New Article by COLOSS members on Neonicotinoids in Bees

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Neonicotinoids in bees: a review on concentrations, side-effects and risk assessment


Tjeerd Blacquie`re • Guy Smagghe •
Cornelis A. M. van Gestel • Veerle Mommaerts

Accepted: 28 January 2012
Ó The Author(s) 2012. This article is published with open access at 


Abstract Neonicotinoid insecticides are successfully applied to control pests in a variety of agricultural crops; however, they may not only affect pest insects but also non-target organisms such as pollinators. This review summarizes, for the first time, 15 years of research on the hazards of neonicotinoids to bees including honey bees, bumble bees and solitary bees. The focus of the paper is on three different key aspects determining the risks of neoni- cotinoid field concentrations for bee populations: (1) the environmental neonicotinoid residue levels in plants, bees and bee products in relation to pesticide application, (2) the reported side-effects with special attention for suble- thal effects, and (3) the usefulness for the evaluation of neonicotinoids of an already existing risk assessment scheme for systemic compounds. Although environmental residue levels of neonicotinoids were found to be lower than acute/chronic toxicity levels, there is still a lack of reliable data as most analyses were conducted near the detection limit and for only few crops. Many laboratory studies described lethal and sublethal effects of neonicoti- noids on the foraging behavior, and learning and memory abilities of bees, while no effects were observed in field studies at field-realistic dosages. The proposed risk assessment scheme for systemic compounds was shown to be applicable to assess the risk for side-effects of neoni- cotinoids as it considers the effect on different life stages and different levels of biological organization (organism versus colony). Future research studies should be con- ducted with field-realistic concentrations, relevant expo- sure and evaluation durations. Molecular markers may be used to improve risk assessment by a better understanding of the mode of action (interaction with receptors) of ne- onicotinoids in bees leading to the identification of envi- ronmentally safer compounds.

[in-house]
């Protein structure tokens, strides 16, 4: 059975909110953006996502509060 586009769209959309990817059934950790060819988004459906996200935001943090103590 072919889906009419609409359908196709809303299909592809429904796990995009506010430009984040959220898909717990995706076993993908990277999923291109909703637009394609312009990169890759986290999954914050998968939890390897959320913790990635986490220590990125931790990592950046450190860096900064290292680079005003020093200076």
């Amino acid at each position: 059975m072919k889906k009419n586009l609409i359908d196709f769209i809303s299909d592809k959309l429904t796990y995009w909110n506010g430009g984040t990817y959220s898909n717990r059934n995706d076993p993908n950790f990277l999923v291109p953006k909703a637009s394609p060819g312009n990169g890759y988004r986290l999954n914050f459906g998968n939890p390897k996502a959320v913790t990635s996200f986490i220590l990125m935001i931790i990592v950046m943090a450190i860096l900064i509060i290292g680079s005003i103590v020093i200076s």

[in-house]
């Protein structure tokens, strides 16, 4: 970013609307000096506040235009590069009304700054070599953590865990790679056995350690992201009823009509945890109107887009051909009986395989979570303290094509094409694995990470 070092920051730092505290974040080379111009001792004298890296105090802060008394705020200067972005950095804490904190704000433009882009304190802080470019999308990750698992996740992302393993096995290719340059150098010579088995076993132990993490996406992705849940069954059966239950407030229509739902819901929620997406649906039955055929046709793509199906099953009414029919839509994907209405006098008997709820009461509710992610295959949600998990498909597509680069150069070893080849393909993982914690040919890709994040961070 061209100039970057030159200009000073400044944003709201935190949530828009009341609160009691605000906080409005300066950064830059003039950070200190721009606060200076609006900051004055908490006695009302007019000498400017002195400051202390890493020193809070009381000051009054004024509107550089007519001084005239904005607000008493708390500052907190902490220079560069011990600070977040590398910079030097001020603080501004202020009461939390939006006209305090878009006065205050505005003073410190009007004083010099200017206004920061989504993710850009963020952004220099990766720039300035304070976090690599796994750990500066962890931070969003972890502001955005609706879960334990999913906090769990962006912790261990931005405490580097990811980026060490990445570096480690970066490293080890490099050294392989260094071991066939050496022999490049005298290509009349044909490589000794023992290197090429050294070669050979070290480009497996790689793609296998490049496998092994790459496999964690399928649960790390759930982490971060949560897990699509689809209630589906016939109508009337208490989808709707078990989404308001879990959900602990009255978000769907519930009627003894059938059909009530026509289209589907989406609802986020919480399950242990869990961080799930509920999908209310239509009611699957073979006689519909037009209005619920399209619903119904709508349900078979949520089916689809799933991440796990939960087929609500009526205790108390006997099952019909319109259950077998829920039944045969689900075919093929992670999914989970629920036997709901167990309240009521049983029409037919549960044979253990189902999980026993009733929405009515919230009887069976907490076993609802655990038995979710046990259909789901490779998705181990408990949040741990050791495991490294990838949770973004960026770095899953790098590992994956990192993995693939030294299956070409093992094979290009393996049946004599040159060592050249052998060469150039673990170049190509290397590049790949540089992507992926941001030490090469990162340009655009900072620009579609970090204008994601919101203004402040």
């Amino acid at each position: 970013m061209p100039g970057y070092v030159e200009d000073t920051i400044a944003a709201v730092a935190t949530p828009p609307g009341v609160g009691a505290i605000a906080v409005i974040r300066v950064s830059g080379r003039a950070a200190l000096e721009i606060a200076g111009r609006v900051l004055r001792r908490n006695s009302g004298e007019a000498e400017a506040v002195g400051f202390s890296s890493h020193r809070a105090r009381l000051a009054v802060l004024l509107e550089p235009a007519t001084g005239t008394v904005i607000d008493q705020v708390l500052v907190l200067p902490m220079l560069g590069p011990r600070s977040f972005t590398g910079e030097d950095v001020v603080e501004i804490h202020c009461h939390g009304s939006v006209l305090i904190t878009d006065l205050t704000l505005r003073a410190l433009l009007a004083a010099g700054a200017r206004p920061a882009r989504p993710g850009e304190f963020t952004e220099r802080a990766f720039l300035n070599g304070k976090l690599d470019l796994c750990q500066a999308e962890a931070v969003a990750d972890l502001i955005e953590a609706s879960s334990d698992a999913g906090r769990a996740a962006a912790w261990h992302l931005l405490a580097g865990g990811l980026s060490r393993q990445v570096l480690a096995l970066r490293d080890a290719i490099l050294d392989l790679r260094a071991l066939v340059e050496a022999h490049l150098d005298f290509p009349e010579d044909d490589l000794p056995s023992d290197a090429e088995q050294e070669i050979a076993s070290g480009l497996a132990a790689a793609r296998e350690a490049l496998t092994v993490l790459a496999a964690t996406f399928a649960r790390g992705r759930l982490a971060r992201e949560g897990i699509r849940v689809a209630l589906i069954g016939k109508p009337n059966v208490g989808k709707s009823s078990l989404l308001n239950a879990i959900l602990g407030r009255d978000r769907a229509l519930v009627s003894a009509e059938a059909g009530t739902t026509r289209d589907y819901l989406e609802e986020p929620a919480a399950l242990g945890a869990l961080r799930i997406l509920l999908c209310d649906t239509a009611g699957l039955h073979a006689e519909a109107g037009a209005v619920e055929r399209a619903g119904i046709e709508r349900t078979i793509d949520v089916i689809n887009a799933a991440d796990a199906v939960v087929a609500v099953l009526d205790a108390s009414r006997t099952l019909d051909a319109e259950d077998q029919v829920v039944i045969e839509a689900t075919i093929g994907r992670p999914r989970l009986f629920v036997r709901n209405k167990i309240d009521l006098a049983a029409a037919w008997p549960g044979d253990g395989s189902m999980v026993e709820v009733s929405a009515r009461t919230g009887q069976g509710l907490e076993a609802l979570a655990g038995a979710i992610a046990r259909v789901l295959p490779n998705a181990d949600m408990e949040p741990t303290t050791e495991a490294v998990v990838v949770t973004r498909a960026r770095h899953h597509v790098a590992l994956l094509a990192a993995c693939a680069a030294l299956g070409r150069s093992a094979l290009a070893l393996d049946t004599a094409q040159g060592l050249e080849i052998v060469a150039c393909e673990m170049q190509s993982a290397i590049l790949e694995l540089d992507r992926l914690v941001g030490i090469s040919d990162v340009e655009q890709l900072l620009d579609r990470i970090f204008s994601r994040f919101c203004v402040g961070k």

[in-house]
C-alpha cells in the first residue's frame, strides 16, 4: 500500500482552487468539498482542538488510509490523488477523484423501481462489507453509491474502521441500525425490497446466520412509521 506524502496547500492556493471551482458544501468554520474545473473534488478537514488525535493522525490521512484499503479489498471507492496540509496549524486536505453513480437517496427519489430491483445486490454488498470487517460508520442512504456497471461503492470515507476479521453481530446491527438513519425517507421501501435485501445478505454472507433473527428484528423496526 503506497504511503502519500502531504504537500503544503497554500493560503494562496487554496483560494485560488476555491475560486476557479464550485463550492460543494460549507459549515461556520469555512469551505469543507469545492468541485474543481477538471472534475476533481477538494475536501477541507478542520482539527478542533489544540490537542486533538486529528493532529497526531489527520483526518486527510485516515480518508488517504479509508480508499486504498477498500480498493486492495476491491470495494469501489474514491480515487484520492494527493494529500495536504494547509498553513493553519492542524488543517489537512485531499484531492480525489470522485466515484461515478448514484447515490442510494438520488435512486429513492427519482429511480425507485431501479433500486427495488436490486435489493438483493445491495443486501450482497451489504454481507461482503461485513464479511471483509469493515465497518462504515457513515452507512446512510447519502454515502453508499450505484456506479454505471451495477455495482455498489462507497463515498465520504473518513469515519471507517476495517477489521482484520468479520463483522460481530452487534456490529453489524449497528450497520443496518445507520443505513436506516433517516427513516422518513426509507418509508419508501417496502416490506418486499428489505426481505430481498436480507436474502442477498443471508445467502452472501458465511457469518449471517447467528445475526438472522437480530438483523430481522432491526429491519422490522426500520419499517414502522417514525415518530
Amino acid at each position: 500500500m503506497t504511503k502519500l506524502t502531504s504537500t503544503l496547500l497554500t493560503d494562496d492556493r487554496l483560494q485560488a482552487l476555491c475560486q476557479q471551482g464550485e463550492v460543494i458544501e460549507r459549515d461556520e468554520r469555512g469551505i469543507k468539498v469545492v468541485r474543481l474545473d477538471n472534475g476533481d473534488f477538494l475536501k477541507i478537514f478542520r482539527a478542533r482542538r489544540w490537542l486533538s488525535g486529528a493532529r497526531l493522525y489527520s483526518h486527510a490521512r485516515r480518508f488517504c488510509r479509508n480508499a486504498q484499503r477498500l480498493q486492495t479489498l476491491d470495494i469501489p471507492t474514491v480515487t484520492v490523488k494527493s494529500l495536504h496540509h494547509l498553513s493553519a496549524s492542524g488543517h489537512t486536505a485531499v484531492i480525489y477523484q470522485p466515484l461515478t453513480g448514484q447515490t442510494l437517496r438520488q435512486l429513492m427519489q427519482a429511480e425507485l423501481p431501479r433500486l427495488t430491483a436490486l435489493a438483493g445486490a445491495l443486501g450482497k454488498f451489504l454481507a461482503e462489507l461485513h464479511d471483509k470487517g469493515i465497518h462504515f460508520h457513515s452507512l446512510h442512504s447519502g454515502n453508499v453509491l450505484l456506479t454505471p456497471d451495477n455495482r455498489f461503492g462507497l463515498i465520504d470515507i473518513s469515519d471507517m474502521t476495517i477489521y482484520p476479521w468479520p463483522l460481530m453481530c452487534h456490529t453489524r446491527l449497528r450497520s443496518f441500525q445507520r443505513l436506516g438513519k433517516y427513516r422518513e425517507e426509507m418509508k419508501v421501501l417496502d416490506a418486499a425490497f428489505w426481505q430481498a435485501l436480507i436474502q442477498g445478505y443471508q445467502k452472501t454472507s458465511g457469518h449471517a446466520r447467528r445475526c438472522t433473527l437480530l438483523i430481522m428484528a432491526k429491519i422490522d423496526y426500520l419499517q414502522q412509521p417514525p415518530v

T. Blacquie`re (&)
Plant Research International, Wageningen University & Research, PO Box 69, 6700 AB Wageningen, The Netherlands e-mail:

G. Smagghe 􏰀 V. Mommaerts (&)
Department of Crop Protection, Faculty of Bioscience Engineering, Ghent University, Coupure Links 653, 9000 Ghent, Belgium

C. A. M. van Gestel
Department of Animal Ecology, Faculty of Earth and Life Sciences, VU University, De Boelelaan 1085, 1081 HV Amsterdam, The Netherlands


Keywords Honey bee 􏰀 Bumble bee 􏰀 Solitary bee 􏰀 Lethal toxicity 􏰀 Sublethal effects 􏰀 Reproduction 􏰀 Behavioral effect 􏰀 Risk assessment 􏰀 Neonicotinoids 􏰀 Residues 

Supported by

Ricola Foundation


University of Bern

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